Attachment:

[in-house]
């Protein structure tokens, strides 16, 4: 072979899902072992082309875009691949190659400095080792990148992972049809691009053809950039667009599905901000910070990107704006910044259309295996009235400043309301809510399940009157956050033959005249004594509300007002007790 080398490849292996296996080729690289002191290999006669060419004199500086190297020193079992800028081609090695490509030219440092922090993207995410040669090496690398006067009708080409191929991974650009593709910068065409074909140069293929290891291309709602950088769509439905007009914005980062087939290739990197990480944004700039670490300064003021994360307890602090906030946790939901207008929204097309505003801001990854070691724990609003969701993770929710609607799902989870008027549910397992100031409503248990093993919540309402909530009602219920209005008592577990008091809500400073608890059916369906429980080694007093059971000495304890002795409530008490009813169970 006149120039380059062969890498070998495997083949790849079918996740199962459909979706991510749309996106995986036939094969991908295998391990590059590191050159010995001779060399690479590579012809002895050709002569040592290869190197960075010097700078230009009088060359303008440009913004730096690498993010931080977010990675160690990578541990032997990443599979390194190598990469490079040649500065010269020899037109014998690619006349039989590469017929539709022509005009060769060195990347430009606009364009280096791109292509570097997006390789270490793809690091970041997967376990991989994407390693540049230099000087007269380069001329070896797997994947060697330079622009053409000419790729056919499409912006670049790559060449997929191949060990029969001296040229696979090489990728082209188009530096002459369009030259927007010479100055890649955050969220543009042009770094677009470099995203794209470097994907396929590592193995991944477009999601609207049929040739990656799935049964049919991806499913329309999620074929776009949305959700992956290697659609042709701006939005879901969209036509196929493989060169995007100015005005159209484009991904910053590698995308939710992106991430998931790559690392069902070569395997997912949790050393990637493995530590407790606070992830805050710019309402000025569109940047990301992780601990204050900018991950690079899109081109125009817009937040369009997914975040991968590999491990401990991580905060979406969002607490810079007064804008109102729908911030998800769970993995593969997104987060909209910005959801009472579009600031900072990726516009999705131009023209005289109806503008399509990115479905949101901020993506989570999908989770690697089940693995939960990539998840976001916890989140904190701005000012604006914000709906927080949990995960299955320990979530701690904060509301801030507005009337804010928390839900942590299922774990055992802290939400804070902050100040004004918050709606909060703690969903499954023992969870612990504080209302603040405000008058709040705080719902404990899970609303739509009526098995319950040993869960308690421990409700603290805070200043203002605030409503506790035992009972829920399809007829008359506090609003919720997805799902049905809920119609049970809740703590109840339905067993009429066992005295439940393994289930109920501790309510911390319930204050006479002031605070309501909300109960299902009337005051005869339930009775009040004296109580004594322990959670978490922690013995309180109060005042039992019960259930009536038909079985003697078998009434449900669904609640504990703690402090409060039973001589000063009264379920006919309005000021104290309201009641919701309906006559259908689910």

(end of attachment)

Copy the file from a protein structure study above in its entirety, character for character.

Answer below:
[in-house]
């Protein structure tokens, strides 16, 4: 072979899902072992082309875009691949190659400095080792990148992972049809691009053809950039667009599905901000910070990107704006910044259309295996009235400043309301809510399940009157956050033959005249004594509300007002007790 080398490849292996296996080729690289002191290999006669060419004199500086190297020193079992800028081609090695490509030219440092922090993207995410040669090496690398006067009708080409191929991974650009593709910068065409074909140069293929290891291309709602950088769509439905007009914005980062087939290739990197990480944004700039670490300064003021994360307890602090906030946790939901207008929204097309505003801001990854070691724990609003969701993770929710609607799902989870008027549910397992100031409503248990093993919540309402909530009602219920209005008592577990008091809500400073608890059916369906429980080694007093059971000495304890002795409530008490009813169970 006149120039380059062969890498070998495997083949790849079918996740199962459909979706991510749309996106995986036939094969991908295998391990590059590191050159010995001779060399690479590579012809002895050709002569040592290869190197960075010097700078230009009088060359303008440009913004730096690498993010931080977010990675160690990578541990032997990443599979390194190598990469490079040649500065010269020899037109014998690619006349039989590469017929539709022509005009060769060195990347430009606009364009280096791109292509570097997006390789270490793809690091970041997967376990991989994407390693540049230099000087007269380069001329070896797997994947060697330079622009053409000419790729056919499409912006670049790559060449997929191949060990029969001296040229696979090489990728082209188009530096002459369009030259927007010479100055890649955050969220543009042009770094677009470099995203794209470097994907396929590592193995991944477009999601609207049929040739990656799935049964049919991806499913329309999620074929776009949305959700992956290697659609042709701006939005879901969209036509196929493989060169995007100015005005159209484009991904910053590698995308939710992106991430998931790559690392069902070569395997997912949790050393990637493995530590407790606070992830805050710019309402000025569109940047990301992780601990204050900018991950690079899109081109125009817009937040369009997914975040991968590999491990401990991580905060979406969002607490810079007064804008109102729908911030998800769970993995593969997104987060909209910005959801009472579009600031900072990726516009999705131009023209005289109806503008399509990115479905949101901020993506989570999908989770690697089940693995939960990539998840976001916890989140904190701005000012604006914000709906927080949990995960299955320990979530701690904060509301801030507005009337804010928390839900942590299922774990055992802290939400804070902050100040004004918050709606909060703690969903499954023992969870612990504080209302603040405000008058709040705080719902404990899970609303739509009526098995319950040993869960308690421990409700603290805070200043203002605030409503506790035992009972829920399809007829008359506090609003919720997805799902049905809920119609049970809740703590109840339905067993009429066992005295439940393994289930109920501790309510911390319930204050006479002031605070309501909300109960299902009337005051005869339930009775009040004296109580004594322990959670978490922690013995309180109060005042039992019960259930009536038909079985003697078998009434449900669904609640504990703690402090409060039973001589000063009264379920006919309005000021104290309201009641919701309906006559259908689910």